Members of Nouri al-Maliki’s State of Law Bloc along with supporters of the top Kurdish faction rejected the Saudi Arabian government’s offer to broker talks, insisting that the talks were unnecessary and that a government needed to be formed purely locally.
The reason behind this, however, is that the Sunni Saudi government is keen on pushing the inclusion of the Sunni-dominated Iraqiya bloc in any government, and despite the bloc’s apparent victory in March’s election they seem destined to be in the opposition as the second place finishing Maliki bloc holds on for a second term. Iraqiya bloc members have embraced the call for talks.
But despite Maliki’s bloc seemingly being within a hair’s breadth of forming a new government several times, they have never quite managed to do so, and those in opposition to Maliki’s second term are accusing him of stonewalling the effort.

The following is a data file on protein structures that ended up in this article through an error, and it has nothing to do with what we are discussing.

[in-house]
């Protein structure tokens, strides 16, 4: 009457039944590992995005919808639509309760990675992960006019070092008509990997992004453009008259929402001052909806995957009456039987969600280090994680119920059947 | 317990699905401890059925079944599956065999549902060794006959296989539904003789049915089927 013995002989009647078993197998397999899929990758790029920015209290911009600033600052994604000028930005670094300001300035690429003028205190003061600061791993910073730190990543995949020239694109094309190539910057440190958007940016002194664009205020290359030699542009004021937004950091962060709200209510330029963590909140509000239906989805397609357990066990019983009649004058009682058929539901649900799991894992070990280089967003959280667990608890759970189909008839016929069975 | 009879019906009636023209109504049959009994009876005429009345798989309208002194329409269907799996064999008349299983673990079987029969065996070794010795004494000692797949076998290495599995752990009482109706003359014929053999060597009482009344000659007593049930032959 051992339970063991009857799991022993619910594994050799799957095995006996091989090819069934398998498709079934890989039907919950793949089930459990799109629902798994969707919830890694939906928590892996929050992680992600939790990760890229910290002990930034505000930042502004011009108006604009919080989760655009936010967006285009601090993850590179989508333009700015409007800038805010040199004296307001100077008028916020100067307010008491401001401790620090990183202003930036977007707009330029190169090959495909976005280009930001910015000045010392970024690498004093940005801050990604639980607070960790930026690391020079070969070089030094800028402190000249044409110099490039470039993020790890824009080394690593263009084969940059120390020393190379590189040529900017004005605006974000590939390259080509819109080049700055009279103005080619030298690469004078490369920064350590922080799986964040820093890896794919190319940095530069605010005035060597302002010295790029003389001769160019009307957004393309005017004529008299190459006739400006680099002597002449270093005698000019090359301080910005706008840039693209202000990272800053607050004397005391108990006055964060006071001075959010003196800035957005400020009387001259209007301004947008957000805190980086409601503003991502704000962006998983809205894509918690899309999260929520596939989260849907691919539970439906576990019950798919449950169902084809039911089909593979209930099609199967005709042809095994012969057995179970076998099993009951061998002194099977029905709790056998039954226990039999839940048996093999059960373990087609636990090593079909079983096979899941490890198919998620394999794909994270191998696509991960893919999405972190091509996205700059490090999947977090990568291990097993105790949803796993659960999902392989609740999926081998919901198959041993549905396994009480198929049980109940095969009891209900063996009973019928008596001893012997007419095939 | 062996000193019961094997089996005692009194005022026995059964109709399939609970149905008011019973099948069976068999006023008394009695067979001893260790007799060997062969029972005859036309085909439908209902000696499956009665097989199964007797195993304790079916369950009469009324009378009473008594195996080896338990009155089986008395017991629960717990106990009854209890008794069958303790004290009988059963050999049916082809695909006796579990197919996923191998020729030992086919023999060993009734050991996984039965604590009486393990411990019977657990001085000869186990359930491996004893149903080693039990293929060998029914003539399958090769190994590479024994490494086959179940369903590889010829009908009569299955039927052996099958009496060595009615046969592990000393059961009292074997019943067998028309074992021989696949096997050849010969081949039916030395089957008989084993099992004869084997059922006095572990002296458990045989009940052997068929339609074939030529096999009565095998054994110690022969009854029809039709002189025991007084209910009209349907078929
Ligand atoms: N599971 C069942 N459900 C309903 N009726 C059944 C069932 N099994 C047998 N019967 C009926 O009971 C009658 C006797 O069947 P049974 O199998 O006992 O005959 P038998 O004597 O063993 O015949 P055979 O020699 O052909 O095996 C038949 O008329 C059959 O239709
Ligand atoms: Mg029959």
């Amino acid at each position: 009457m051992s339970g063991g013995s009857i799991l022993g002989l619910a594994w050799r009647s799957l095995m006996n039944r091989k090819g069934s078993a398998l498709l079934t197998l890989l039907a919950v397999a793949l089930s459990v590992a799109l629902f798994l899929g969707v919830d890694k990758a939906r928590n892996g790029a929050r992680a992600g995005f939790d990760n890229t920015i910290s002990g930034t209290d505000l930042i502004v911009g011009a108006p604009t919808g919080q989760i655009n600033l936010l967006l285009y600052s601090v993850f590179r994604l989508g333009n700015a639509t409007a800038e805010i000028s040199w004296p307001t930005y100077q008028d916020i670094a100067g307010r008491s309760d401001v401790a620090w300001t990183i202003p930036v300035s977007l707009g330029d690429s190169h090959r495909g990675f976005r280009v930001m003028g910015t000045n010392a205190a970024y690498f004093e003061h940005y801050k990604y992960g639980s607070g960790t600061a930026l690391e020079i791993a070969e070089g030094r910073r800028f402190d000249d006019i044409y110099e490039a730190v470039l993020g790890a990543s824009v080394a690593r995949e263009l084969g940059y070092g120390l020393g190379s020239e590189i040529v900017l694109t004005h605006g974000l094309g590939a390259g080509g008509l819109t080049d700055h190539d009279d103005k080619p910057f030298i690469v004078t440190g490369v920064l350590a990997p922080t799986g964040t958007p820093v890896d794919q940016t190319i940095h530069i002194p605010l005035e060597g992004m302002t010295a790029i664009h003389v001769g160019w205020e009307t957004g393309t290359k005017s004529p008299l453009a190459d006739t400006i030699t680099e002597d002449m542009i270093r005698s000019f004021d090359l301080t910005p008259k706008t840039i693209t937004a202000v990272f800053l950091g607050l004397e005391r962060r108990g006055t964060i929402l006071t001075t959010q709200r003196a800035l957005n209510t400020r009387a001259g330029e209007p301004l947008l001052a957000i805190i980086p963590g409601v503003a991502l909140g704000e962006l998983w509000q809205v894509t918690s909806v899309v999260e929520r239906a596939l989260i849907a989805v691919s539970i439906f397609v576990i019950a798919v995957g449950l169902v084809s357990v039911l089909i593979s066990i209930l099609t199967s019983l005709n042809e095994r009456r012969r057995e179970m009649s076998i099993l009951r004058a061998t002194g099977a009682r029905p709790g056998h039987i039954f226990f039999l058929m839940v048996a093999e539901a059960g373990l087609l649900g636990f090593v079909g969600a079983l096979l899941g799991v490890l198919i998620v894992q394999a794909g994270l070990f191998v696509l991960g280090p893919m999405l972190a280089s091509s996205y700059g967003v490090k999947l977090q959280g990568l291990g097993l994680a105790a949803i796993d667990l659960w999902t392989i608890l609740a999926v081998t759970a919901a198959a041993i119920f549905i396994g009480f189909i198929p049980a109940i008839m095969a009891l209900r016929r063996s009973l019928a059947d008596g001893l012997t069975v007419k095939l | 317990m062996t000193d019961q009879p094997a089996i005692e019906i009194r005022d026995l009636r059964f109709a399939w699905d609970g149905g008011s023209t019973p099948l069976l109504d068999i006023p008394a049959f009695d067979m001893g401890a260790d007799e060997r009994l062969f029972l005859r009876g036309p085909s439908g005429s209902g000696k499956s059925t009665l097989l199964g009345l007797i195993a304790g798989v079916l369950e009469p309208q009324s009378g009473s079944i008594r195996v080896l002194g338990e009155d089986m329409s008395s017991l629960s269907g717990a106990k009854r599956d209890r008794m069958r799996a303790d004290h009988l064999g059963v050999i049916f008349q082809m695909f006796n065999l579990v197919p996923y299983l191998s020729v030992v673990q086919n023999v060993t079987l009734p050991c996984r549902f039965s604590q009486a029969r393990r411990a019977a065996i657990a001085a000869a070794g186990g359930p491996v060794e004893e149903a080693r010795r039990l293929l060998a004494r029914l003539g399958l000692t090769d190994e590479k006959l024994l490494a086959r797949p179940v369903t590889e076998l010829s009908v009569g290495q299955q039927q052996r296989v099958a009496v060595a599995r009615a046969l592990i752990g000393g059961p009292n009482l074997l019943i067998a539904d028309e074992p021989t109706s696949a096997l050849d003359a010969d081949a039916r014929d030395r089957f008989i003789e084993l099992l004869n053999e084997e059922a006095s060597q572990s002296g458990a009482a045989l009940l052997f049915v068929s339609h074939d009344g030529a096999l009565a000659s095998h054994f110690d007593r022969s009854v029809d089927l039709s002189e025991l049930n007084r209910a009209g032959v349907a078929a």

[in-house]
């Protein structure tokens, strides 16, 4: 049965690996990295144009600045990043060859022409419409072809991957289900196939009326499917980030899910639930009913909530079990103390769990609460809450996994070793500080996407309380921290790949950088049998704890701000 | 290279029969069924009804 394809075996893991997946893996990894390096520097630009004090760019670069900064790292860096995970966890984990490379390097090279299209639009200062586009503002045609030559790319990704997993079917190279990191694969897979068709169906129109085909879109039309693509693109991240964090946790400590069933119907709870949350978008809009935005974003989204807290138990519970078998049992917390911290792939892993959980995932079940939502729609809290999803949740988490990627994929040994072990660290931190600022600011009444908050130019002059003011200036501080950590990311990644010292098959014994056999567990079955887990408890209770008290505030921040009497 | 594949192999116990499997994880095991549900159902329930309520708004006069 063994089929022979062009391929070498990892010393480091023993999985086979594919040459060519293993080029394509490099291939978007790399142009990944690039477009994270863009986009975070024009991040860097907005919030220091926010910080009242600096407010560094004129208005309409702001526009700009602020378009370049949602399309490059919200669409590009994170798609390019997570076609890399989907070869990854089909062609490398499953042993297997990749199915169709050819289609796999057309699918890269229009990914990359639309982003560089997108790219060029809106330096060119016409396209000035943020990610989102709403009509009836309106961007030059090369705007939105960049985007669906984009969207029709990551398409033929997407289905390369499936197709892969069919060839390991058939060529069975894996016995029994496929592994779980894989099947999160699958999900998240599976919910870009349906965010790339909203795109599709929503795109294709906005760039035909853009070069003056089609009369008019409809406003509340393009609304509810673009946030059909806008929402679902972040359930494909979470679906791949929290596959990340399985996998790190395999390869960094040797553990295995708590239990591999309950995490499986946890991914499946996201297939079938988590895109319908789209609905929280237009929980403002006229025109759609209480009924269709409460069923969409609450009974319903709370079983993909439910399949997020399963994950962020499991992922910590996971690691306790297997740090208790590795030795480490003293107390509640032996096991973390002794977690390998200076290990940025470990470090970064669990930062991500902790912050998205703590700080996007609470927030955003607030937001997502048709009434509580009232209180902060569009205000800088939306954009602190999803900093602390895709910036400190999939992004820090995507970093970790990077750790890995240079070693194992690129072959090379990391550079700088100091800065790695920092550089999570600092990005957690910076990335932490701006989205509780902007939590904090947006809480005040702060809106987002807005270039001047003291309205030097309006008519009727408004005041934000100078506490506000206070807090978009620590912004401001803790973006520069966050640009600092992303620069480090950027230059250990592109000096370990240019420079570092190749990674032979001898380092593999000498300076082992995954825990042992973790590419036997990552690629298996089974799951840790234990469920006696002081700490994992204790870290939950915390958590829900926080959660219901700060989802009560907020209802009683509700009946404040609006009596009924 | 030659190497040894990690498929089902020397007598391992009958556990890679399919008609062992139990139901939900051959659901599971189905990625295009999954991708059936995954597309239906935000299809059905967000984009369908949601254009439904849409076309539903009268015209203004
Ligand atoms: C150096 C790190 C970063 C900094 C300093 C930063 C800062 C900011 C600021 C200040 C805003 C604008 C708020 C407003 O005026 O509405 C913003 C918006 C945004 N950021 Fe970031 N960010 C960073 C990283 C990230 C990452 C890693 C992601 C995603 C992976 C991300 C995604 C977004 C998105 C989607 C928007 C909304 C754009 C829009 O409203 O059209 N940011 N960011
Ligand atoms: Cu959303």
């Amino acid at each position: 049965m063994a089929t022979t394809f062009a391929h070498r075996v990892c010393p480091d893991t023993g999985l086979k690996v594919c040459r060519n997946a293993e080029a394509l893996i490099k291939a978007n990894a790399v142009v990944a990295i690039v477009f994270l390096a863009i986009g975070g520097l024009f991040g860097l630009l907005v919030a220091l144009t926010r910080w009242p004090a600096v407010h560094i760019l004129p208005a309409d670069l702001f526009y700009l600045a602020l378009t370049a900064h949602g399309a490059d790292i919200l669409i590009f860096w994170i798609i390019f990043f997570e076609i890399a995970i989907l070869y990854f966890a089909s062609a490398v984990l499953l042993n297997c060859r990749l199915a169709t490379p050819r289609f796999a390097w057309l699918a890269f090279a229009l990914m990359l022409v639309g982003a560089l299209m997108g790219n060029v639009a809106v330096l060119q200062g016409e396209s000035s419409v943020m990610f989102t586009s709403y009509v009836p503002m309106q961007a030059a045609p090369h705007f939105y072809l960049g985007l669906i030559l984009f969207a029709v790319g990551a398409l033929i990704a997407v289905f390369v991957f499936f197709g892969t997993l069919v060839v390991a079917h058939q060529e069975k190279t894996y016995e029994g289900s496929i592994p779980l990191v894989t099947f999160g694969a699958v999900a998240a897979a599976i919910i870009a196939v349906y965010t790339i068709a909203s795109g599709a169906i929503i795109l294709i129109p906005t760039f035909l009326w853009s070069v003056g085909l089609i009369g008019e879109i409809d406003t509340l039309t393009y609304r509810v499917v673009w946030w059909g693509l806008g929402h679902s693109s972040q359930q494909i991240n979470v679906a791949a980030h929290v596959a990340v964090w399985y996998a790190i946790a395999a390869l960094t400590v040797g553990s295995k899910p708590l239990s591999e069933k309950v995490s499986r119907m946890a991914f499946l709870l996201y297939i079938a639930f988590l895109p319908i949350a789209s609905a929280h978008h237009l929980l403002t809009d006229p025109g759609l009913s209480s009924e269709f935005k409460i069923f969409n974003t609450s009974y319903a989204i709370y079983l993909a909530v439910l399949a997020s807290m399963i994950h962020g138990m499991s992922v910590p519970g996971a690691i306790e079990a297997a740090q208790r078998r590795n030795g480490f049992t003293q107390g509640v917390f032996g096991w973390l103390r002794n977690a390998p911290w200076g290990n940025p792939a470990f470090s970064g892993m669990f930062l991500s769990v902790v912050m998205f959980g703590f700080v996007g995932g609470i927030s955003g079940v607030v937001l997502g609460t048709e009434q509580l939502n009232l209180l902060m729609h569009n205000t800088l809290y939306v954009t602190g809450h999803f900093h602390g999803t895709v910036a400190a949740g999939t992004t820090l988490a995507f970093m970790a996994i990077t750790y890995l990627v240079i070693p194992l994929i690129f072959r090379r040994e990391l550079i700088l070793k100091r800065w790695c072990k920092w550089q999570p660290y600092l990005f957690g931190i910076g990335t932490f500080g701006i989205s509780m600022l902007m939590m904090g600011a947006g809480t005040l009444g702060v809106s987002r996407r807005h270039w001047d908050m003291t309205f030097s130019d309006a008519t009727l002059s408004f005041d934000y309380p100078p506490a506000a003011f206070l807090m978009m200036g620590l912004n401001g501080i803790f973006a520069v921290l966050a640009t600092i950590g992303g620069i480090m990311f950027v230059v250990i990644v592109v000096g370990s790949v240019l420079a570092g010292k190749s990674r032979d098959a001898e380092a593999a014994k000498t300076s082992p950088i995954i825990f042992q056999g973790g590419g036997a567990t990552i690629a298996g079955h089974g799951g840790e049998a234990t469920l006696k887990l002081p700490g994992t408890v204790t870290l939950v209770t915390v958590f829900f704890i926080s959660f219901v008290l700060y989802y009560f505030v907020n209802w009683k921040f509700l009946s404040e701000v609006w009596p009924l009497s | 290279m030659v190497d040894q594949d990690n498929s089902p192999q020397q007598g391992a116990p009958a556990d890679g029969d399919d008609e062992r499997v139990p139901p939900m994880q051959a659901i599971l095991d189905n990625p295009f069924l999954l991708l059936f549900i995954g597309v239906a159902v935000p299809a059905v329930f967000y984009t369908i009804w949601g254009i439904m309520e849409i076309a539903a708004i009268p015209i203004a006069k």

Nearly eight months now since the election, it still remains to be seen when (and even if) a new government will actually be formed, and international pressure from several nations (always on behalf of their blocs of choice) has stalled any effort to finalize any coalition.
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